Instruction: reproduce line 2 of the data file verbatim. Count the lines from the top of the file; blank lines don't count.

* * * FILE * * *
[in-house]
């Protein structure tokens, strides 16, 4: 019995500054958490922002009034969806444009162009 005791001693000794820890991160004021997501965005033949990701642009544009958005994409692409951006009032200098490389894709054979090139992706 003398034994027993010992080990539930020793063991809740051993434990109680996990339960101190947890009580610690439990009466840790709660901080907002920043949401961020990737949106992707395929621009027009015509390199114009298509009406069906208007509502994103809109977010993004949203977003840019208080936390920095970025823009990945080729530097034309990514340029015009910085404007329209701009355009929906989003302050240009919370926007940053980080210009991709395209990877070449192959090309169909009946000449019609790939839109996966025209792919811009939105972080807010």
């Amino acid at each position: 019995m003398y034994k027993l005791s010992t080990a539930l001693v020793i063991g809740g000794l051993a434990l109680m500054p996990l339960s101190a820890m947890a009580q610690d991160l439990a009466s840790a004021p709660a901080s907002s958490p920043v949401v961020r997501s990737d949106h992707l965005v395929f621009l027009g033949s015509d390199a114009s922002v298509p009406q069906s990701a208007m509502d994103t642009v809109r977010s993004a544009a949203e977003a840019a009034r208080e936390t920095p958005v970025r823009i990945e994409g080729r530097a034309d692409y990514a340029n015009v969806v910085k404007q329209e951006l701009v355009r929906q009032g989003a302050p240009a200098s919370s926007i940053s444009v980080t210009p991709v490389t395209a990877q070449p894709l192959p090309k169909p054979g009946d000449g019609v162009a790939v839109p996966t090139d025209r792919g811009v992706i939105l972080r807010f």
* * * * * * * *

């Protein structure tokens, strides 16, 4: 019995500054958490922002009034969806444009162009 005791001693000794820890991160004021997501965005033949990701642009544009958005994409692409951006009032200098490389894709054979090139992706 003398034994027993010992080990539930020793063991809740051993434990109680996990339960101190947890009580610690439990009466840790709660901080907002920043949401961020990737949106992707395929621009027009015509390199114009298509009406069906208007509502994103809109977010993004949203977003840019208080936390920095970025823009990945080729530097034309990514340029015009910085404007329209701009355009929906989003302050240009919370926007940053980080210009991709395209990877070449192959090309169909009946000449019609790939839109996966025209792919811009939105972080807010």